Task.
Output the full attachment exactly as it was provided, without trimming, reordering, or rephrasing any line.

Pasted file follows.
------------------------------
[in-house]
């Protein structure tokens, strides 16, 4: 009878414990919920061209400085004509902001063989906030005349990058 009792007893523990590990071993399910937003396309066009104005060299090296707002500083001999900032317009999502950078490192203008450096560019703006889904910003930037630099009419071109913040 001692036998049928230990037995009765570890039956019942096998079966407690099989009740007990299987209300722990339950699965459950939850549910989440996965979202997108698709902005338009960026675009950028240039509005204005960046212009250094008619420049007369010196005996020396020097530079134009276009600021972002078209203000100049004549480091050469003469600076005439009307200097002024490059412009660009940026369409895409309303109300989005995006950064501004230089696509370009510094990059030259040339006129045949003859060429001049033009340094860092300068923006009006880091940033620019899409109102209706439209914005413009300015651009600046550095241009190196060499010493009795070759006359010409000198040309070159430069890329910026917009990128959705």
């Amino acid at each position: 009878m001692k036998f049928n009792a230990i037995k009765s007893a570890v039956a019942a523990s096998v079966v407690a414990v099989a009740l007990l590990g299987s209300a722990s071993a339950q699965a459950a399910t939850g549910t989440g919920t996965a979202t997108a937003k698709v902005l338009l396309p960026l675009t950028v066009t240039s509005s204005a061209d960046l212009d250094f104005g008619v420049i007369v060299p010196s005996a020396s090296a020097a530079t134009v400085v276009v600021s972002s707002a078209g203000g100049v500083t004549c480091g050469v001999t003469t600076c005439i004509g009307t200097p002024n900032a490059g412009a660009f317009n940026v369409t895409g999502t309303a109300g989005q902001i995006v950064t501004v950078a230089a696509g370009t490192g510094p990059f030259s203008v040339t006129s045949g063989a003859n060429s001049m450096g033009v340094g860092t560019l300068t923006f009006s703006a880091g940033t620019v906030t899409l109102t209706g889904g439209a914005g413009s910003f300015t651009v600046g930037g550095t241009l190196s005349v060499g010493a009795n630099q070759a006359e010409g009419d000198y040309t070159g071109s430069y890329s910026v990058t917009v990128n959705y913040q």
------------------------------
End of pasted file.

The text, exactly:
[in-house]
């Protein structure tokens, strides 16, 4: 009878414990919920061209400085004509902001063989906030005349990058 009792007893523990590990071993399910937003396309066009104005060299090296707002500083001999900032317009999502950078490192203008450096560019703006889904910003930037630099009419071109913040 001692036998049928230990037995009765570890039956019942096998079966407690099989009740007990299987209300722990339950699965459950939850549910989440996965979202997108698709902005338009960026675009950028240039509005204005960046212009250094008619420049007369010196005996020396020097530079134009276009600021972002078209203000100049004549480091050469003469600076005439009307200097002024490059412009660009940026369409895409309303109300989005995006950064501004230089696509370009510094990059030259040339006129045949003859060429001049033009340094860092300068923006009006880091940033620019899409109102209706439209914005413009300015651009600046550095241009190196060499010493009795070759006359010409000198040309070159430069890329910026917009990128959705």
């Amino acid at each position: 009878m001692k036998f049928n009792a230990i037995k009765s007893a570890v039956a019942a523990s096998v079966v407690a414990v099989a009740l007990l590990g299987s209300a722990s071993a339950q699965a459950a399910t939850g549910t989440g919920t996965a979202t997108a937003k698709v902005l338009l396309p960026l675009t950028v066009t240039s509005s204005a061209d960046l212009d250094f104005g008619v420049i007369v060299p010196s005996a020396s090296a020097a530079t134009v400085v276009v600021s972002s707002a078209g203000g100049v500083t004549c480091g050469v001999t003469t600076c005439i004509g009307t200097p002024n900032a490059g412009a660009f317009n940026v369409t895409g999502t309303a109300g989005q902001i995006v950064t501004v950078a230089a696509g370009t490192g510094p990059f030259s203008v040339t006129s045949g063989a003859n060429s001049m450096g033009v340094g860092t560019l300068t923006f009006s703006a880091g940033t620019v906030t899409l109102t209706g889904g439209a914005g413009s910003f300015t651009v600046g930037g550095t241009l190196s005349v060499g010493a009795n630099q070759a006359e010409g009419d000198y040309t070159g071109s430069y890329s910026v990058t917009v990128n959705y913040q």